Two of the most often-asked questions I receive is “How much money do I need to fund my child’s trust?” and “How can I fund a trust for my child when I don’t have the money now?” Let’s address each question individually, starting with the second.
Most people don’t fund their child’s Special Needs Trust (SNT) now, or even during their lifetime. They typically fund it after the last remaining parent is deceased. Your home is often your largest asset, and the sale and proceeds are not transferred to the trust until you have passed away.
Another reason people don’t fund an SNT during their lifetime is because many parents use life insurance to fund the trust. Again, this occurs after you have passed. Life insurance is popular because 1) it is a defined amount and 2) it is not subject to ordinary income tax which can be substantial in a trust situation, reducing tax-deferred assets such as traditional IRAs by as much as forty to fifty percent.
Addressing the first question, “How much do I need to fund the trust?” is a bit more difficult. It’s becoming harder to accurately factor in intermediate and long-term goals and expenses. Here are just a few of the issues you need to take into consideration:
Access to physicians and other medical resources
New York is transitioning to a Managed Care system. This may limit access to doctors and other medical professionals for your child. Since many individuals with special needs have higher medical needs, you may want to consider purchasing a private health care policy or funding the trust with enough assets to cover the cost of physicians outside the network.
Access to group homes has become extremely difficult and limited. It is hard to see this changing significantly for the better in the foreseeable future due to state and federal funding constraints. Parents hoping for a group home placement will need to look at other options. Parents are beginning to become more innovative, but most opportunities will come at a cost. More money in the trust will translate into more options and opportunities.
Whether your child is living in a group home, a self-directed setting, or some other type of non-certified setting, your child will require a strong advocate. Once you are unable to be that advocate, you (or the trust) should be prepared to pay someone to advocate for your child, even if that advocate is a sibling. Advocacy can require a great deal of time depending on the situation. As guardian for my brother, Scott, I can attest that advocating for him the past few years resulted in a loss of at least 25 percent of my working time, and that did not include weekends and personal time. This issue may also affect the division of your estate if one of your other children is expected to act in some type of guardianship or advocate capacity.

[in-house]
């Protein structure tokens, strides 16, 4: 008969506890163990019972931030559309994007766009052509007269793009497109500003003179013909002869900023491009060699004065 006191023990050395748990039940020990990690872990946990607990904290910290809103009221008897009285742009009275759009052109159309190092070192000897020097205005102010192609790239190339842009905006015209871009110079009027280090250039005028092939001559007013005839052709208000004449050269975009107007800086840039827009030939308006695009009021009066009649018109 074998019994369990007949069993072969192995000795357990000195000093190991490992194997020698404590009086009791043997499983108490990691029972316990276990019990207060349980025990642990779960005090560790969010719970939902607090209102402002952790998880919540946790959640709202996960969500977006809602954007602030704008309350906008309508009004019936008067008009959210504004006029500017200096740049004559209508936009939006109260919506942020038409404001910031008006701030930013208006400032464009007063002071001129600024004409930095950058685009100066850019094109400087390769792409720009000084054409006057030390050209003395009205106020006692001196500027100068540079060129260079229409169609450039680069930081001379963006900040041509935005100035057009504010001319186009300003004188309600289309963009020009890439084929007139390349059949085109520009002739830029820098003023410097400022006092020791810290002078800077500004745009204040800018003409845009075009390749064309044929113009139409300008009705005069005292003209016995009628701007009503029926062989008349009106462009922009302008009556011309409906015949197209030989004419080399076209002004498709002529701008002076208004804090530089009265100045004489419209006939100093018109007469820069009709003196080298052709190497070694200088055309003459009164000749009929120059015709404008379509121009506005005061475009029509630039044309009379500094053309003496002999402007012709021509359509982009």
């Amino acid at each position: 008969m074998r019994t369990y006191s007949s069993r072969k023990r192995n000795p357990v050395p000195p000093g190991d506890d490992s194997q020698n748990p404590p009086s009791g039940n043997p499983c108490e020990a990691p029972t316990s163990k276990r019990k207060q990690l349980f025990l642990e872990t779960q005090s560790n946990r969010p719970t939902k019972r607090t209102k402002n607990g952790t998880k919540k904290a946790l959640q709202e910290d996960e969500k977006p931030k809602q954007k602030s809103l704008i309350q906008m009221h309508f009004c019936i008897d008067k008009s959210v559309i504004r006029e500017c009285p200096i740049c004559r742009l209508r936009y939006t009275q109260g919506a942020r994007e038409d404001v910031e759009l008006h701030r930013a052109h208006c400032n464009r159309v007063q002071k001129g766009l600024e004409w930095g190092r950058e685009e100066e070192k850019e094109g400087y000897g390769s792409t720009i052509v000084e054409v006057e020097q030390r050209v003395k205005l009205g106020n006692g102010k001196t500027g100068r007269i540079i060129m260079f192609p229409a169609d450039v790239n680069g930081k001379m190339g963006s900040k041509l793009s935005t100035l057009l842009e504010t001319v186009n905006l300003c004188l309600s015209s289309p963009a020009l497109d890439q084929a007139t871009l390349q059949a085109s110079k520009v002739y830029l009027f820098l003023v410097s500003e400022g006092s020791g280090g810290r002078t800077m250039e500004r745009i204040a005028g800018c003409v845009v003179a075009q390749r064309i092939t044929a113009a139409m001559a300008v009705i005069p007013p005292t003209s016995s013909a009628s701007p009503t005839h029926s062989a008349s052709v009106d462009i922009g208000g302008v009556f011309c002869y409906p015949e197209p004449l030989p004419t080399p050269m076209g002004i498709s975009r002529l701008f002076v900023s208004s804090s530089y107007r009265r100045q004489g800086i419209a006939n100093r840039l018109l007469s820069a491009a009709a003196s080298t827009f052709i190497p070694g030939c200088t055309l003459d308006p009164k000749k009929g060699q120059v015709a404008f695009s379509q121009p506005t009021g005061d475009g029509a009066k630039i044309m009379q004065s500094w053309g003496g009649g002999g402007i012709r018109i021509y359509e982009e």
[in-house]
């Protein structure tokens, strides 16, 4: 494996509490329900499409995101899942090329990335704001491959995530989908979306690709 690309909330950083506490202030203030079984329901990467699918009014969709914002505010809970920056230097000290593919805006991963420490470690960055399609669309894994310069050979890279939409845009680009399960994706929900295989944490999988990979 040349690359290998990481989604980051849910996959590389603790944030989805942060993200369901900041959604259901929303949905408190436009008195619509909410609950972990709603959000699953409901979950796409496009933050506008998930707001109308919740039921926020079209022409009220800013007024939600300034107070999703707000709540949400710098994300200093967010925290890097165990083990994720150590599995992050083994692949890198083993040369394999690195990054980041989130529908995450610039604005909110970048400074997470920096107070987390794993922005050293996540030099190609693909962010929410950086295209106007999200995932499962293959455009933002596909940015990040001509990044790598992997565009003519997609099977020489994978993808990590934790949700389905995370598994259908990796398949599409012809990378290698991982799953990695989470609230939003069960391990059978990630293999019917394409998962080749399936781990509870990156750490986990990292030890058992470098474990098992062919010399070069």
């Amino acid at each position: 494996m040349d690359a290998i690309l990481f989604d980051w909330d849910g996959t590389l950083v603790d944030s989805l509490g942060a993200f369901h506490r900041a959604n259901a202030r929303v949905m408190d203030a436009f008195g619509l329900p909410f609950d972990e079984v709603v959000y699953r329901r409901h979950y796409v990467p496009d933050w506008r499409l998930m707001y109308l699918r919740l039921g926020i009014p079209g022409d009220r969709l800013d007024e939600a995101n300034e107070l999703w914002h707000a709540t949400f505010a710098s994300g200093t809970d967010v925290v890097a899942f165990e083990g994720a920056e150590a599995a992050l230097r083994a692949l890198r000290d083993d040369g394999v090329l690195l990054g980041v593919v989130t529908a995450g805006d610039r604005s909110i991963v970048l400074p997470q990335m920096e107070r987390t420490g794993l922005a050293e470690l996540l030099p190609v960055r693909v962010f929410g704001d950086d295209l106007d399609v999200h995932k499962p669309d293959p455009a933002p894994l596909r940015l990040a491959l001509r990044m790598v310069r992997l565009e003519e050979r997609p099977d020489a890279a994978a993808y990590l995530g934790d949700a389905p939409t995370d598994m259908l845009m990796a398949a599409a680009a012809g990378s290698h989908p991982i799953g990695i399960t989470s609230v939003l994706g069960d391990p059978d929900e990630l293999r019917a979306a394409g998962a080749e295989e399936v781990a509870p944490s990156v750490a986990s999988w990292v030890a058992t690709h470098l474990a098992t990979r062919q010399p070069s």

It is preferable to overfund a trust rather than underfund it. You can designate anyone you want as the ultimate beneficiary to receive any funds left in the trust after your disabled child passes away. It is better to have any remaining funds pass to someone you have designated, than having inadequate funds to take care of your child. Again, the more money, the more options and opportunities your child and his or her trustee will have.
Life insurance is often the vehicle used to fund the trust with additional money to help provide additional options for your child. It also helps the trustee and guardian/advocate to be more creative with possible solutions when working with other agencies and organizations as opportunities become available in the future. I will discuss various life insurance options in more detail in another blog.
In the meantime, one of the most prudent things you can do as the parent of a disabled child is to establish a Special Needs Trust and a funding mechanism as early as possible. The sooner you begin the process, the more options you will be creating for your disabled child in the future.
If you do plan to use life insurance to fund—or partially fund—your child’s future, then it is least expensive when you are young and healthy. You also avoid the risk of future health issues which may make insurance more difficult to afford or impossible to obtain.
As Abraham Lincoln said, “You cannot escape the responsibility of tomorrow by evading it today.” Good advice.